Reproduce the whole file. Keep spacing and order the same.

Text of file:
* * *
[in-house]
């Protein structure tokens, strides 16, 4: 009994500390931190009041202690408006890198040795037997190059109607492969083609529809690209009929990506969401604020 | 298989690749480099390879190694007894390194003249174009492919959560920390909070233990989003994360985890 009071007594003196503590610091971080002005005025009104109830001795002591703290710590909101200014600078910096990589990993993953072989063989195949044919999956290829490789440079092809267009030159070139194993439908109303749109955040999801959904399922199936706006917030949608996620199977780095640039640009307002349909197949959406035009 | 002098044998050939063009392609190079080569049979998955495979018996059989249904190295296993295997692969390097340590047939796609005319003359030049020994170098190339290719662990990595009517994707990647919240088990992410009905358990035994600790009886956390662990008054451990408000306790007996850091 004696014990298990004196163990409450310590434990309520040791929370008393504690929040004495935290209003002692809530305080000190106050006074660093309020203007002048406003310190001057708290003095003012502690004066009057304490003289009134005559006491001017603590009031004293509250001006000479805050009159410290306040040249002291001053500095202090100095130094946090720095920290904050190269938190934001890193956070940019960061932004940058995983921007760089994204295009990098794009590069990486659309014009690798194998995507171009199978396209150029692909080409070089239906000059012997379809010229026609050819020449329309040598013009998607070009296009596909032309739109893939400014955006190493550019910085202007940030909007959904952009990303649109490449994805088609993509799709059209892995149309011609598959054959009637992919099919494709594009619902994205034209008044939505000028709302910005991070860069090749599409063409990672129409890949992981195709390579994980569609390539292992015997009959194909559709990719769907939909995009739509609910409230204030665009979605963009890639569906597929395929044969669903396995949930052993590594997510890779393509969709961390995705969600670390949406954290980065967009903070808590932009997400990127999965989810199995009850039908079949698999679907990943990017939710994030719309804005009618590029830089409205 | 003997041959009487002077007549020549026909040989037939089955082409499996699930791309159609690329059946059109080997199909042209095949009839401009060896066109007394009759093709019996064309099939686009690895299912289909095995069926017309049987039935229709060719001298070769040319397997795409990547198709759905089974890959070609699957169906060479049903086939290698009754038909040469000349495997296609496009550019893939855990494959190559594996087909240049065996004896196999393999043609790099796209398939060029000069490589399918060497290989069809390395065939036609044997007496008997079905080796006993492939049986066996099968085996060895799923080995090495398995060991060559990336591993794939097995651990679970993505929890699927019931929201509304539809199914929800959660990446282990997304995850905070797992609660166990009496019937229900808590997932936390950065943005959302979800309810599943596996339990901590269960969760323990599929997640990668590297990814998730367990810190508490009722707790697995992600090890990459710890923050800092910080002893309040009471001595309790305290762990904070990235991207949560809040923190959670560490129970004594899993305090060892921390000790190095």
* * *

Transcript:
[in-house]
């Protein structure tokens, strides 16, 4: 009994500390931190009041202690408006890198040795037997190059109607492969083609529809690209009929990506969401604020 | 298989690749480099390879190694007894390194003249174009492919959560920390909070233990989003994360985890 009071007594003196503590610091971080002005005025009104109830001795002591703290710590909101200014600078910096990589990993993953072989063989195949044919999956290829490789440079092809267009030159070139194993439908109303749109955040999801959904399922199936706006917030949608996620199977780095640039640009307002349909197949959406035009 | 002098044998050939063009392609190079080569049979998955495979018996059989249904190295296993295997692969390097340590047939796609005319003359030049020994170098190339290719662990990595009517994707990647919240088990992410009905358990035994600790009886956390662990008054451990408000306790007996850091 004696014990298990004196163990409450310590434990309520040791929370008393504690929040004495935290209003002692809530305080000190106050006074660093309020203007002048406003310190001057708290003095003012502690004066009057304490003289009134005559006491001017603590009031004293509250001006000479805050009159410290306040040249002291001053500095202090100095130094946090720095920290904050190269938190934001890193956070940019960061932004940058995983921007760089994204295009990098794009590069990486659309014009690798194998995507171009199978396209150029692909080409070089239906000059012997379809010229026609050819020449329309040598013009998607070009296009596909032309739109893939400014955006190493550019910085202007940030909007959904952009990303649109490449994805088609993509799709059209892995149309011609598959054959009637992919099919494709594009619902994205034209008044939505000028709302910005991070860069090749599409063409990672129409890949992981195709390579994980569609390539292992015997009959194909559709990719769907939909995009739509609910409230204030665009979605963009890639569906597929395929044969669903396995949930052993590594997510890779393509969709961390995705969600670390949406954290980065967009903070808590932009997400990127999965989810199995009850039908079949698999679907990943990017939710994030719309804005009618590029830089409205 | 003997041959009487002077007549020549026909040989037939089955082409499996699930791309159609690329059946059109080997199909042209095949009839401009060896066109007394009759093709019996064309099939686009690895299912289909095995069926017309049987039935229709060719001298070769040319397997795409990547198709759905089974890959070609699957169906060479049903086939290698009754038909040469000349495997296609496009550019893939855990494959190559594996087909240049065996004896196999393999043609790099796209398939060029000069490589399918060497290989069809390395065939036609044997007496008997079905080796006993492939049986066996099968085996060895799923080995090495398995060991060559990336591993794939097995651990679970993505929890699927019931929201509304539809199914929800959660990446282990997304995850905070797992609660166990009496019937229900808590997932936390950065943005959302979800309810599943596996339990901590269960969760323990599929997640990668590297990814998730367990810190508490009722707790697995992600090890990459710890923050800092910080002893309040009471001595309790305290762990904070990235991207949560809040923190959670560490129970004594899993305090060892921390000790190095």